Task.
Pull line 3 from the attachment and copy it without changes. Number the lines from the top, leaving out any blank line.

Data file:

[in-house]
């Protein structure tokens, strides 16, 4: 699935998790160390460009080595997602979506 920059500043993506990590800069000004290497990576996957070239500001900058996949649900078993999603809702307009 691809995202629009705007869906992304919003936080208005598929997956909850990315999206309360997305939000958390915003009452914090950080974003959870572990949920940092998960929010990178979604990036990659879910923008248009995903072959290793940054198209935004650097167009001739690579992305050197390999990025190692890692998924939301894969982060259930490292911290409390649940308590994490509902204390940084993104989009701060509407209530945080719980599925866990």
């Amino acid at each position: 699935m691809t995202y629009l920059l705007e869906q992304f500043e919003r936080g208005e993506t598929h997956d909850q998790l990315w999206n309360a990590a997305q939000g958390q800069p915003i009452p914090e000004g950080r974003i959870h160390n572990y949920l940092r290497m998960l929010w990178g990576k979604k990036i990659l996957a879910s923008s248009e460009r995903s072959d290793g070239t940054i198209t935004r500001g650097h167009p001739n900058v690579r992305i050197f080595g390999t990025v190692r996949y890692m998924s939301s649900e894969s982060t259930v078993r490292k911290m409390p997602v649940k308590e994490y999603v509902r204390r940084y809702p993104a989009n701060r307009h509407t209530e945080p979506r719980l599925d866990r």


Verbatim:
């Amino acid at each position: 699935m691809t995202y629009l920059l705007e869906q992304f500043e919003r936080g208005e993506t598929h997956d909850q998790l990315w999206n309360a990590a997305q939000g958390q800069p915003i009452p914090e000004g950080r974003i959870h160390n572990y949920l940092r290497m998960l929010w990178g990576k979604k990036i990659l996957a879910s923008s248009e460009r995903s072959d290793g070239t940054i198209t935004r500001g650097h167009p001739n900058v690579r992305i050197f080595g390999t990025v190692r996949y890692m998924s939301s649900e894969s982060t259930v078993r490292k911290m409390p997602v649940k308590e994490y999603v509902r204390r940084y809702p993104a989009n701060r307009h509407t209530e945080p979506r719980l599925d866990r």